This ‘Do it for you. Do it for her.’ story by Janelle Lescure was edited and condensed by Jessi Greenlee.
Mondays have become my favorite days. I spring out of bed when my alarm rings at 4:30 a.m., and I drive to my studio, LIFT exercise, to teach my early morning bike classes. I’ve been so blessed with the ability to get up on that podium every week, to connect with my community--whether it’s people I’ve known for years, or I have only just met. If someone had told me this was what I’d be doing four years ago, I would’ve laughed, but it rings true to my favorite phrase:
“You are entirely up to you.”
So simple, but these are words I read to myself everyday as a reminder that every choice and every intention I set helps develop who I am. Nobody else has that power.
My life, and my understanding of everything I’ve experienced, changed dramatically when I was sexually assaulted during my sophomore year of college. My ability to trust people was lost, and my own understanding of my worth went with it.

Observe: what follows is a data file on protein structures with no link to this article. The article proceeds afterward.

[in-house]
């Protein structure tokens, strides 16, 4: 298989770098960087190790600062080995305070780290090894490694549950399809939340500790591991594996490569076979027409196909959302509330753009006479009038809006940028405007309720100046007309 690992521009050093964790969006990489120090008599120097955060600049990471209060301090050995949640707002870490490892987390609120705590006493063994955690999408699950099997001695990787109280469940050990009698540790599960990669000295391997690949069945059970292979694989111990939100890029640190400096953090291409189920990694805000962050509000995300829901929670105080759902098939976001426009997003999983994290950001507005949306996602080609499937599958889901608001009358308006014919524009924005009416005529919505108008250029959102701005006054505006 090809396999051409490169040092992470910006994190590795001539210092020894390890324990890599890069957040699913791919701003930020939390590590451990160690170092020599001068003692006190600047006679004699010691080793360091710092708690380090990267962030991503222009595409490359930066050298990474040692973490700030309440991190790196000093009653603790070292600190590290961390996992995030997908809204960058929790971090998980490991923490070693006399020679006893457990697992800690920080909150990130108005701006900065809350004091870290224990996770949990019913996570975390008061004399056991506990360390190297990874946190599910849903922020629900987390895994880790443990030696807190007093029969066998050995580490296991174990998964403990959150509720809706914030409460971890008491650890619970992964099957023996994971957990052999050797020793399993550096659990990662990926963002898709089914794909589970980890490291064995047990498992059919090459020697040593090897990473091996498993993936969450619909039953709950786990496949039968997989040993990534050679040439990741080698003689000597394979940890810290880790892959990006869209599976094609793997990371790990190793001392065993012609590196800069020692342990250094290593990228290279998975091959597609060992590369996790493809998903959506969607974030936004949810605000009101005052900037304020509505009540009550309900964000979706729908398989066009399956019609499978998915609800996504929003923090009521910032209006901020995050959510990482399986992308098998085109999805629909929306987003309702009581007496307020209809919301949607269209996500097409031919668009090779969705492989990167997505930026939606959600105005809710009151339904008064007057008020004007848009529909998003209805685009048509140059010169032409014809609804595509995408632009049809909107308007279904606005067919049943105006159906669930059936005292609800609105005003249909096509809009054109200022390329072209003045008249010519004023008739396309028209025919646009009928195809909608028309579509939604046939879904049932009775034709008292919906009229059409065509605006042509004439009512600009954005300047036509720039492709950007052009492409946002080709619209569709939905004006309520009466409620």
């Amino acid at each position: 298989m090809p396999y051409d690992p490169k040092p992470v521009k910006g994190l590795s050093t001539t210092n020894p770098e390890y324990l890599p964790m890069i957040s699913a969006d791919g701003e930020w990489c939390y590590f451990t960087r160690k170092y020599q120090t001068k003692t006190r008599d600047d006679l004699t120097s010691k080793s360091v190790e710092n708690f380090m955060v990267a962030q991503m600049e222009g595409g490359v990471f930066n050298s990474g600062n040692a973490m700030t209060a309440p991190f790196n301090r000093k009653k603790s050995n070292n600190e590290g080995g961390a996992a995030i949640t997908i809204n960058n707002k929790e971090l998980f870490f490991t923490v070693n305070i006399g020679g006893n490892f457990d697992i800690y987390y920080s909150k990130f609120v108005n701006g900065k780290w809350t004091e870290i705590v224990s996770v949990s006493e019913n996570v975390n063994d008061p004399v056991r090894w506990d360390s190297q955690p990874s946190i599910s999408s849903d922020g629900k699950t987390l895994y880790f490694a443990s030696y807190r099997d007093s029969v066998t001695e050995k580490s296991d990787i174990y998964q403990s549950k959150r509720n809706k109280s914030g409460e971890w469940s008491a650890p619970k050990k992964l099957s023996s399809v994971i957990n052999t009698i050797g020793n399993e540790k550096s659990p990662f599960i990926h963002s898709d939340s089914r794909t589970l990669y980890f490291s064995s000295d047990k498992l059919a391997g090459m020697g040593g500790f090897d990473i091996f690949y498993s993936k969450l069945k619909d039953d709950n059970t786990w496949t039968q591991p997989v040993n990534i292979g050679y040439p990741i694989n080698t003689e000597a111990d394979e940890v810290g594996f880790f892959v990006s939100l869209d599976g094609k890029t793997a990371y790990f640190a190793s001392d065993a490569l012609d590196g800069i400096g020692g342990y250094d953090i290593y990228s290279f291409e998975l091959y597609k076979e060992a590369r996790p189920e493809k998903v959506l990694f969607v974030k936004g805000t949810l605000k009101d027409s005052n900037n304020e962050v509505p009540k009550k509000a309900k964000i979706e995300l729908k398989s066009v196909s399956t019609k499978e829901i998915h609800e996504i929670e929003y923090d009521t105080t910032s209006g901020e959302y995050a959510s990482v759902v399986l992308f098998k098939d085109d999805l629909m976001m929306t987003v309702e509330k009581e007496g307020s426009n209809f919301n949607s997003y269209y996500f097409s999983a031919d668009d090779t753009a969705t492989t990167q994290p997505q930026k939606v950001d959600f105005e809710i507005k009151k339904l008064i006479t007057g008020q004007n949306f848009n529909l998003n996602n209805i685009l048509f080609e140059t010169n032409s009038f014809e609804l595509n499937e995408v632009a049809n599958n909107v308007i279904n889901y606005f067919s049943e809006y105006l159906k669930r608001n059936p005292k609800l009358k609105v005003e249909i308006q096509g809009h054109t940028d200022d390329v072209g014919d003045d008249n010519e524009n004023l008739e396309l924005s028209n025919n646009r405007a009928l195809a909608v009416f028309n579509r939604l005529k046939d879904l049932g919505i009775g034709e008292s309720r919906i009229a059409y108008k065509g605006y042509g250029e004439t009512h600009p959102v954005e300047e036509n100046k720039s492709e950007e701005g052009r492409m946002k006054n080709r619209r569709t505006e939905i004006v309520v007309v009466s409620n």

I’ve never known how to react, even to this day. I don’t like the word rape, but that’s what it was. I was raped. I pushed the confusion and all the emotions surrounding it under the rug. I pretended it hadn’t happened. I couldn’t even bare to tell my friends and family.
The night I was assaulted, I lost control over my body and my sense of self. I spent the next few years desperately trying to regain control, but the trauma and denial of the incident left me fumbling to put the pieces back together. Instead of addressing my assault, I pushed the memory out of my mind and started channeling my unresolved anger, distrust and pain into things I could control: drinking and hooking up.